The Activa ll, a more production-like sedan with seating for four, was presented at the 1990 Paris Auto Show. The hydractive suspension fitted to the car modified the vehicle's altitude according to speed. The headlights, vehicle height, and other functions were changed to certain speeds to suit the driver's needs. The car raised slightly for easier entry and exit when the doors were opened. The antiroll suspension kept the car flat while negotiating severe turns by monitoring speed and steering angles. The heads-up display system, also used on the original Activa concept, projected the driver's vital information on the windshield. An interior computer presented the driver with twenty-four safety functions and warned the driver if anything needed attention. Rather than a transmission shift lever, buttons for each gear were mounted on the console. The computer also served as a talking navigational system.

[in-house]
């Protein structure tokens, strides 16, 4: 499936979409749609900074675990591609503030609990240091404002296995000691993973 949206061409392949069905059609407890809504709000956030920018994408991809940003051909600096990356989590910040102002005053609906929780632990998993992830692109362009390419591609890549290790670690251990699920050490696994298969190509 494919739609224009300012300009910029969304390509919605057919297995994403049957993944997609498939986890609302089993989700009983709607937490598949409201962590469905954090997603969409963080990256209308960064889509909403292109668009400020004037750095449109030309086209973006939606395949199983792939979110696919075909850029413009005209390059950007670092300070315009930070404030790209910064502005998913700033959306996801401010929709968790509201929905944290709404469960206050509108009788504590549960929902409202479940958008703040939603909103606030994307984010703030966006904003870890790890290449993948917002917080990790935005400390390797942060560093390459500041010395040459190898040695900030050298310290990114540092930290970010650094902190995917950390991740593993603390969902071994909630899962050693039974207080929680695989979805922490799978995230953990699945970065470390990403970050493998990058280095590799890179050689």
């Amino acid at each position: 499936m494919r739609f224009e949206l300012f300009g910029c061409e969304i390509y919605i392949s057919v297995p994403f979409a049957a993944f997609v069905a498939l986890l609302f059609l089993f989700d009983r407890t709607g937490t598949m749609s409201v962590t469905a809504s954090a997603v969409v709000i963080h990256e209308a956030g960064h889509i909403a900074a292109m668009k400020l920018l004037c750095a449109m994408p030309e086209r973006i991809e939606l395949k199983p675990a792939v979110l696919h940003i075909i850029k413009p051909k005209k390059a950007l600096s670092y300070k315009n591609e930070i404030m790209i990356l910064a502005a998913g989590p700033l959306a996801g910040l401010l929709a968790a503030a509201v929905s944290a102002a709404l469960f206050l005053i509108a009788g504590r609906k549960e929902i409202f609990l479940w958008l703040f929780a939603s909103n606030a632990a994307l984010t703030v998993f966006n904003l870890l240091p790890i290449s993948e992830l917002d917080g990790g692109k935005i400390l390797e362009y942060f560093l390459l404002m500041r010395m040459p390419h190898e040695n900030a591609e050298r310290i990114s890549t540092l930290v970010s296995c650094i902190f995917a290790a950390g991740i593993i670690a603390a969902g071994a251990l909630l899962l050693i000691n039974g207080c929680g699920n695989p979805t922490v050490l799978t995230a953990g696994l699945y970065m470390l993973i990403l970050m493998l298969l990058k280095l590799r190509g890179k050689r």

This stunning two-door coupé is based largely on XM mechanical bits fitted with a 3 liter V6 24 valve engine developing 200 bhp, an automatic 4-speed gearbox, an active antiroll system, and a multi-function VDU.
Activa II could have been put into production. Much of the suspension technology would find its way into the Xantia Activa. Still, Citroën felt that it would not have been commercially viable since to make a profit, it would have been competing with marques with a proven track record in building high-performance coupés. They considered it unlikely that Porsche, BMW, and Mercedes owners would be seduced by the double chevron. The fact that wealthy Citroën enthusiasts would have snapped it up did not sway PSA's management.
Source: Concept Car Central; www.citroenet.org.uk